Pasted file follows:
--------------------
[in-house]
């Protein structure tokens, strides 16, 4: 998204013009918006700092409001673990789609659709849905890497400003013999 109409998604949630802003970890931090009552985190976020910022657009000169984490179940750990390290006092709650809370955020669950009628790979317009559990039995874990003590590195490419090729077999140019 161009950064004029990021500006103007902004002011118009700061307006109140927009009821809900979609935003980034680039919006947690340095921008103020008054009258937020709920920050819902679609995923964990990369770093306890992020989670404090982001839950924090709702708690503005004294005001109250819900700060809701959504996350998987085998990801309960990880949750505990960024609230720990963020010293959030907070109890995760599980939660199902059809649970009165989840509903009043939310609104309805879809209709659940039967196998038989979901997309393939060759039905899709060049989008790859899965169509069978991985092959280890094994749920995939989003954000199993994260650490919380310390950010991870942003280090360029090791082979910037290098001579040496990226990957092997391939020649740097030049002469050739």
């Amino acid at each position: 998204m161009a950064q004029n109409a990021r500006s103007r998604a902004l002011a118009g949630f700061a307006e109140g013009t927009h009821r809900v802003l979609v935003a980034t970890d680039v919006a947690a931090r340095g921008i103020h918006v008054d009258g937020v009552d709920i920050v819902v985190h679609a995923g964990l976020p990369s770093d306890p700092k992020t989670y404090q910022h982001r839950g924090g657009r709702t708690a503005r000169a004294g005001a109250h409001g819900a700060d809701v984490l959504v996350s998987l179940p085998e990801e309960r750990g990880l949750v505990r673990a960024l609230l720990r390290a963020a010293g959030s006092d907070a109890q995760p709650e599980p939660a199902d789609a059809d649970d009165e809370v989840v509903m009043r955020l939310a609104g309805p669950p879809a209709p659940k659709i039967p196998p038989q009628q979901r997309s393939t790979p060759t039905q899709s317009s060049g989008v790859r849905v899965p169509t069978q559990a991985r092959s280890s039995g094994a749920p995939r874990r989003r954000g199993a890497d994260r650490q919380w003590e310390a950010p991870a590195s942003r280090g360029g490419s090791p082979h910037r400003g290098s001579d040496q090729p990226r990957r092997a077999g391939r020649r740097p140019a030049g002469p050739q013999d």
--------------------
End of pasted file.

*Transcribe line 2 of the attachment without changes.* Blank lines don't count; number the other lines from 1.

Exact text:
């Protein structure tokens, strides 16, 4: 998204013009918006700092409001673990789609659709849905890497400003013999 109409998604949630802003970890931090009552985190976020910022657009000169984490179940750990390290006092709650809370955020669950009628790979317009559990039995874990003590590195490419090729077999140019 161009950064004029990021500006103007902004002011118009700061307006109140927009009821809900979609935003980034680039919006947690340095921008103020008054009258937020709920920050819902679609995923964990990369770093306890992020989670404090982001839950924090709702708690503005004294005001109250819900700060809701959504996350998987085998990801309960990880949750505990960024609230720990963020010293959030907070109890995760599980939660199902059809649970009165989840509903009043939310609104309805879809209709659940039967196998038989979901997309393939060759039905899709060049989008790859899965169509069978991985092959280890094994749920995939989003954000199993994260650490919380310390950010991870942003280090360029090791082979910037290098001579040496990226990957092997391939020649740097030049002469050739």